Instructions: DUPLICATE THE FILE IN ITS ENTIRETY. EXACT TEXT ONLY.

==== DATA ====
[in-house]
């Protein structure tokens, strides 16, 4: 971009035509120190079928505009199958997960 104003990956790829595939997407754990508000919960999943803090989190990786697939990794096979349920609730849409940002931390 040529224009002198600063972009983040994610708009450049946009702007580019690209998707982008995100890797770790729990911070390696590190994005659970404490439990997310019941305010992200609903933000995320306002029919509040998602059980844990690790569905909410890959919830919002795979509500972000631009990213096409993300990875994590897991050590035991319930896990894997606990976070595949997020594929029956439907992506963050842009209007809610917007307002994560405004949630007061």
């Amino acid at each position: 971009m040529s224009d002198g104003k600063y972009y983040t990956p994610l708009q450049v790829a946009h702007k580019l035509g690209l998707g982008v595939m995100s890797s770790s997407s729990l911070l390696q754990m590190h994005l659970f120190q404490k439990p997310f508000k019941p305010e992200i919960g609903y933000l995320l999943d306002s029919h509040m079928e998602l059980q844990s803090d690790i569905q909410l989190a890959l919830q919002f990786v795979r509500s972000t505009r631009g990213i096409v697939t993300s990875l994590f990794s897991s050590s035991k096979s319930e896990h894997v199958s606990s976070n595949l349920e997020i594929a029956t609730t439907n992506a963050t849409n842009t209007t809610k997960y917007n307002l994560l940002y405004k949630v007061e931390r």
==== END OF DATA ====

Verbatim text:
[in-house]
């Protein structure tokens, strides 16, 4: 971009035509120190079928505009199958997960 104003990956790829595939997407754990508000919960999943803090989190990786697939990794096979349920609730849409940002931390 040529224009002198600063972009983040994610708009450049946009702007580019690209998707982008995100890797770790729990911070390696590190994005659970404490439990997310019941305010992200609903933000995320306002029919509040998602059980844990690790569905909410890959919830919002795979509500972000631009990213096409993300990875994590897991050590035991319930896990894997606990976070595949997020594929029956439907992506963050842009209007809610917007307002994560405004949630007061």
């Amino acid at each position: 971009m040529s224009d002198g104003k600063y972009y983040t990956p994610l708009q450049v790829a946009h702007k580019l035509g690209l998707g982008v595939m995100s890797s770790s997407s729990l911070l390696q754990m590190h994005l659970f120190q404490k439990p997310f508000k019941p305010e992200i919960g609903y933000l995320l999943d306002s029919h509040m079928e998602l059980q844990s803090d690790i569905q909410l989190a890959l919830q919002f990786v795979r509500s972000t505009r631009g990213i096409v697939t993300s990875l994590f990794s897991s050590s035991k096979s319930e896990h894997v199958s606990s976070n595949l349920e997020i594929a029956t609730t439907n992506a963050t849409n842009t209007t809610k997960y917007n307002l994560l940002y405004k949630v007061e931390r």